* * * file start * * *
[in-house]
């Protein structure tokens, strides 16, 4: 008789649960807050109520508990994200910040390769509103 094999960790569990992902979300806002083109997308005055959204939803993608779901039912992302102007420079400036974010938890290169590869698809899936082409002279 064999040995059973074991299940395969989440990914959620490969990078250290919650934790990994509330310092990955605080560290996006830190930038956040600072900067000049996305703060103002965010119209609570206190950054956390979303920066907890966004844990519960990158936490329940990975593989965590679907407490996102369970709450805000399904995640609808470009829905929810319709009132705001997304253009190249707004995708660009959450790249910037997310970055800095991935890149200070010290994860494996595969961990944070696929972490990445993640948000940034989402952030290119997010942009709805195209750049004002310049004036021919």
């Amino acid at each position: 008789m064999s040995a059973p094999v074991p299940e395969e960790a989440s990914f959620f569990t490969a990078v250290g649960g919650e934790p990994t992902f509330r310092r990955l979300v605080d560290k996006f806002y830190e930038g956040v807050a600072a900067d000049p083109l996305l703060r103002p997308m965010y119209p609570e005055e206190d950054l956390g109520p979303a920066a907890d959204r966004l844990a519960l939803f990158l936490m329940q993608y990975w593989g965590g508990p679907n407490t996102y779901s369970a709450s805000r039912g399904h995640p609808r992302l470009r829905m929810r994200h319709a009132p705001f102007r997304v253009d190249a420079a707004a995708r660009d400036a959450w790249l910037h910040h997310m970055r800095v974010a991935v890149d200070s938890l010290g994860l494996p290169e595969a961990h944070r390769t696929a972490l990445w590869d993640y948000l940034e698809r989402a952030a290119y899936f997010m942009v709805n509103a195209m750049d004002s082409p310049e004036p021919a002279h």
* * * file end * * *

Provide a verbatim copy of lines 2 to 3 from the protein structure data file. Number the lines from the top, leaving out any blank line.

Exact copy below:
């Protein structure tokens, strides 16, 4: 008789649960807050109520508990994200910040390769509103 094999960790569990992902979300806002083109997308005055959204939803993608779901039912992302102007420079400036974010938890290169590869698809899936082409002279 064999040995059973074991299940395969989440990914959620490969990078250290919650934790990994509330310092990955605080560290996006830190930038956040600072900067000049996305703060103002965010119209609570206190950054956390979303920066907890966004844990519960990158936490329940990975593989965590679907407490996102369970709450805000399904995640609808470009829905929810319709009132705001997304253009190249707004995708660009959450790249910037997310970055800095991935890149200070010290994860494996595969961990944070696929972490990445993640948000940034989402952030290119997010942009709805195209750049004002310049004036021919």
């Amino acid at each position: 008789m064999s040995a059973p094999v074991p299940e395969e960790a989440s990914f959620f569990t490969a990078v250290g649960g919650e934790p990994t992902f509330r310092r990955l979300v605080d560290k996006f806002y830190e930038g956040v807050a600072a900067d000049p083109l996305l703060r103002p997308m965010y119209p609570e005055e206190d950054l956390g109520p979303a920066a907890d959204r966004l844990a519960l939803f990158l936490m329940q993608y990975w593989g965590g508990p679907n407490t996102y779901s369970a709450s805000r039912g399904h995640p609808r992302l470009r829905m929810r994200h319709a009132p705001f102007r997304v253009d190249a420079a707004a995708r660009d400036a959450w790249l910037h910040h997310m970055r800095v974010a991935v890149d200070s938890l010290g994860l494996p290169e595969a961990h944070r390769t696929a972490l990445w590869d993640y948000l940034e698809r989402a952030a290119y899936f997010m942009v709805n509103a195209m750049d004002s082409p310049e004036p021919a002279h």